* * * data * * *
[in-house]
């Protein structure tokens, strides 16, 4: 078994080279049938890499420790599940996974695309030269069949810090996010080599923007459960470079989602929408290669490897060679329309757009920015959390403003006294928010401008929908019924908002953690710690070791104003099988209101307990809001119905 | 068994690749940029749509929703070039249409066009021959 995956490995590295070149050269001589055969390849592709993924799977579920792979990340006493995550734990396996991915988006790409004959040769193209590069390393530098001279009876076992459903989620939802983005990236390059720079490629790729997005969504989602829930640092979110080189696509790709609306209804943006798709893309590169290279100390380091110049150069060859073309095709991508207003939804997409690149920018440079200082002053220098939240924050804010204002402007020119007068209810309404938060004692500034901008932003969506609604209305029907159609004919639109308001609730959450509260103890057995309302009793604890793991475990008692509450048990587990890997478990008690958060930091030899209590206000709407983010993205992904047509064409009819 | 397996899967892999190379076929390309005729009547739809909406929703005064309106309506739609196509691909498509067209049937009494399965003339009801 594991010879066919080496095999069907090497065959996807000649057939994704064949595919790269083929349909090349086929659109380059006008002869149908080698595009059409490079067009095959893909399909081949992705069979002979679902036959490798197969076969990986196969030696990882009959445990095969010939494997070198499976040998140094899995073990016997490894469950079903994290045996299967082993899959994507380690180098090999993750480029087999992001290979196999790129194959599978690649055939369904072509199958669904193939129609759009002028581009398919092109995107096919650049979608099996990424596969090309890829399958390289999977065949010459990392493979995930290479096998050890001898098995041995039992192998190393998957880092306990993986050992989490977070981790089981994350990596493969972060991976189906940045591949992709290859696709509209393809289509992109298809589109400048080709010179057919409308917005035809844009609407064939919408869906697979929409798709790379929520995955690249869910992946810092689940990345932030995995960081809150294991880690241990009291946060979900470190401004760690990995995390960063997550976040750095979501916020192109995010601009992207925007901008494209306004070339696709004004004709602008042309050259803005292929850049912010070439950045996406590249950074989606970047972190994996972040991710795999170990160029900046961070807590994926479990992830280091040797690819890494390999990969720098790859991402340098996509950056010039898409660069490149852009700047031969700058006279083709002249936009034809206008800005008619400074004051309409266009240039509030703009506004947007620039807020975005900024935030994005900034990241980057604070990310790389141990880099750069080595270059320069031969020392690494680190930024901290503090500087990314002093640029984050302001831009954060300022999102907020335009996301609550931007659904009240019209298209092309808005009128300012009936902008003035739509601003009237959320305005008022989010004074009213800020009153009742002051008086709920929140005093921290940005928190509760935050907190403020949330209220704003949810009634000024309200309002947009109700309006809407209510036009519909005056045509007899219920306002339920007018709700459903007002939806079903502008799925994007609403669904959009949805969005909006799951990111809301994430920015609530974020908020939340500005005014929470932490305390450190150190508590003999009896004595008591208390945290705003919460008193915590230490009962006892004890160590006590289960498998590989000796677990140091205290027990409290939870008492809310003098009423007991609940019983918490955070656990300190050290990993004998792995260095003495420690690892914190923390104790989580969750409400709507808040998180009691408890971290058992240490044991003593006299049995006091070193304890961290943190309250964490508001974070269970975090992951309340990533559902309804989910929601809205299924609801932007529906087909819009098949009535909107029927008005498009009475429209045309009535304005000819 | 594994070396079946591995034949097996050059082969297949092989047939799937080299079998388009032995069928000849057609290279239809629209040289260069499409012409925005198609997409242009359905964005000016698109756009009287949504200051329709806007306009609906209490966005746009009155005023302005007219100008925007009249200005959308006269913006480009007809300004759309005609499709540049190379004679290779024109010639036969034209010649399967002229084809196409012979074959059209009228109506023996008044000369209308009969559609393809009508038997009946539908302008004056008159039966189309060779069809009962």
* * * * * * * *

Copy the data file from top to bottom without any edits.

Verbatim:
[in-house]
């Protein structure tokens, strides 16, 4: 078994080279049938890499420790599940996974695309030269069949810090996010080599923007459960470079989602929408290669490897060679329309757009920015959390403003006294928010401008929908019924908002953690710690070791104003099988209101307990809001119905 | 068994690749940029749509929703070039249409066009021959 995956490995590295070149050269001589055969390849592709993924799977579920792979990340006493995550734990396996991915988006790409004959040769193209590069390393530098001279009876076992459903989620939802983005990236390059720079490629790729997005969504989602829930640092979110080189696509790709609306209804943006798709893309590169290279100390380091110049150069060859073309095709991508207003939804997409690149920018440079200082002053220098939240924050804010204002402007020119007068209810309404938060004692500034901008932003969506609604209305029907159609004919639109308001609730959450509260103890057995309302009793604890793991475990008692509450048990587990890997478990008690958060930091030899209590206000709407983010993205992904047509064409009819 | 397996899967892999190379076929390309005729009547739809909406929703005064309106309506739609196509691909498509067209049937009494399965003339009801 594991010879066919080496095999069907090497065959996807000649057939994704064949595919790269083929349909090349086929659109380059006008002869149908080698595009059409490079067009095959893909399909081949992705069979002979679902036959490798197969076969990986196969030696990882009959445990095969010939494997070198499976040998140094899995073990016997490894469950079903994290045996299967082993899959994507380690180098090999993750480029087999992001290979196999790129194959599978690649055939369904072509199958669904193939129609759009002028581009398919092109995107096919650049979608099996990424596969090309890829399958390289999977065949010459990392493979995930290479096998050890001898098995041995039992192998190393998957880092306990993986050992989490977070981790089981994350990596493969972060991976189906940045591949992709290859696709509209393809289509992109298809589109400048080709010179057919409308917005035809844009609407064939919408869906697979929409798709790379929520995955690249869910992946810092689940990345932030995995960081809150294991880690241990009291946060979900470190401004760690990995995390960063997550976040750095979501916020192109995010601009992207925007901008494209306004070339696709004004004709602008042309050259803005292929850049912010070439950045996406590249950074989606970047972190994996972040991710795999170990160029900046961070807590994926479990992830280091040797690819890494390999990969720098790859991402340098996509950056010039898409660069490149852009700047031969700058006279083709002249936009034809206008800005008619400074004051309409266009240039509030703009506004947007620039807020975005900024935030994005900034990241980057604070990310790389141990880099750069080595270059320069031969020392690494680190930024901290503090500087990314002093640029984050302001831009954060300022999102907020335009996301609550931007659904009240019209298209092309808005009128300012009936902008003035739509601003009237959320305005008022989010004074009213800020009153009742002051008086709920929140005093921290940005928190509760935050907190403020949330209220704003949810009634000024309200309002947009109700309006809407209510036009519909005056045509007899219920306002339920007018709700459903007002939806079903502008799925994007609403669904959009949805969005909006799951990111809301994430920015609530974020908020939340500005005014929470932490305390450190150190508590003999009896004595008591208390945290705003919460008193915590230490009962006892004890160590006590289960498998590989000796677990140091205290027990409290939870008492809310003098009423007991609940019983918490955070656990300190050290990993004998792995260095003495420690690892914190923390104790989580969750409400709507808040998180009691408890971290058992240490044991003593006299049995006091070193304890961290943190309250964490508001974070269970975090992951309340990533559902309804989910929601809205299924609801932007529906087909819009098949009535909107029927008005498009009475429209045309009535304005000819 | 594994070396079946591995034949097996050059082969297949092989047939799937080299079998388009032995069928000849057609290279239809629209040289260069499409012409925005198609997409242009359905964005000016698109756009009287949504200051329709806007306009609906209490966005746009009155005023302005007219100008925007009249200005959308006269913006480009007809300004759309005609499709540049190379004679290779024109010639036969034209010649399967002229084809196409012979074959059209009228109506023996008044000369209308009969559609393809009508038997009946539908302008004056008159039966189309060779069809009962």